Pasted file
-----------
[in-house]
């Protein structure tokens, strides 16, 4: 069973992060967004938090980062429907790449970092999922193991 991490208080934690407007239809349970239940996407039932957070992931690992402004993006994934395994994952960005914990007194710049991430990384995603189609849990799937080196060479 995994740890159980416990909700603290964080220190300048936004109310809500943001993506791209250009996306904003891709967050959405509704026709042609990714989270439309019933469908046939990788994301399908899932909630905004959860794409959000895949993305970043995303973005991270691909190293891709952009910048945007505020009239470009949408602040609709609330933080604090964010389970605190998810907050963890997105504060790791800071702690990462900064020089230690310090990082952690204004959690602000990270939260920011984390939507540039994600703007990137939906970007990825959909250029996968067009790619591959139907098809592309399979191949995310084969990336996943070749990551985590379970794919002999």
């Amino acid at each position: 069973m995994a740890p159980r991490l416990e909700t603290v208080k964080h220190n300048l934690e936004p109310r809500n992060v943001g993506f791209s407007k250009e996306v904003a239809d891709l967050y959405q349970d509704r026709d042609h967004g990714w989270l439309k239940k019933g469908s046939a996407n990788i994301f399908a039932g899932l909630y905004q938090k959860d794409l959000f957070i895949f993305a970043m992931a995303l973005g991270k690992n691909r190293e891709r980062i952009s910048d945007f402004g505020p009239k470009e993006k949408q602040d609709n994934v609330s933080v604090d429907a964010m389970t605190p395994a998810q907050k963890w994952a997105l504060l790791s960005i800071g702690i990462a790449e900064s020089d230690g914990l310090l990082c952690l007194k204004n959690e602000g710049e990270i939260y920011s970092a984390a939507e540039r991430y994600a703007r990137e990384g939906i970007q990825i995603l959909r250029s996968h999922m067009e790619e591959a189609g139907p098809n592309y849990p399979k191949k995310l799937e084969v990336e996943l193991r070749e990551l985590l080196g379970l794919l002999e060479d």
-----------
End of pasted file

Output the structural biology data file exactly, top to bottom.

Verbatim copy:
[in-house]
């Protein structure tokens, strides 16, 4: 069973992060967004938090980062429907790449970092999922193991 991490208080934690407007239809349970239940996407039932957070992931690992402004993006994934395994994952960005914990007194710049991430990384995603189609849990799937080196060479 995994740890159980416990909700603290964080220190300048936004109310809500943001993506791209250009996306904003891709967050959405509704026709042609990714989270439309019933469908046939990788994301399908899932909630905004959860794409959000895949993305970043995303973005991270691909190293891709952009910048945007505020009239470009949408602040609709609330933080604090964010389970605190998810907050963890997105504060790791800071702690990462900064020089230690310090990082952690204004959690602000990270939260920011984390939507540039994600703007990137939906970007990825959909250029996968067009790619591959139907098809592309399979191949995310084969990336996943070749990551985590379970794919002999």
């Amino acid at each position: 069973m995994a740890p159980r991490l416990e909700t603290v208080k964080h220190n300048l934690e936004p109310r809500n992060v943001g993506f791209s407007k250009e996306v904003a239809d891709l967050y959405q349970d509704r026709d042609h967004g990714w989270l439309k239940k019933g469908s046939a996407n990788i994301f399908a039932g899932l909630y905004q938090k959860d794409l959000f957070i895949f993305a970043m992931a995303l973005g991270k690992n691909r190293e891709r980062i952009s910048d945007f402004g505020p009239k470009e993006k949408q602040d609709n994934v609330s933080v604090d429907a964010m389970t605190p395994a998810q907050k963890w994952a997105l504060l790791s960005i800071g702690i990462a790449e900064s020089d230690g914990l310090l990082c952690l007194k204004n959690e602000g710049e990270i939260y920011s970092a984390a939507e540039r991430y994600a703007r990137e990384g939906i970007q990825i995603l959909r250029s996968h999922m067009e790619e591959a189609g139907p098809n592309y849990p399979k191949k995310l799937e084969v990336e996943l193991r070749e990551l985590l080196g379970l794919l002999e060479d």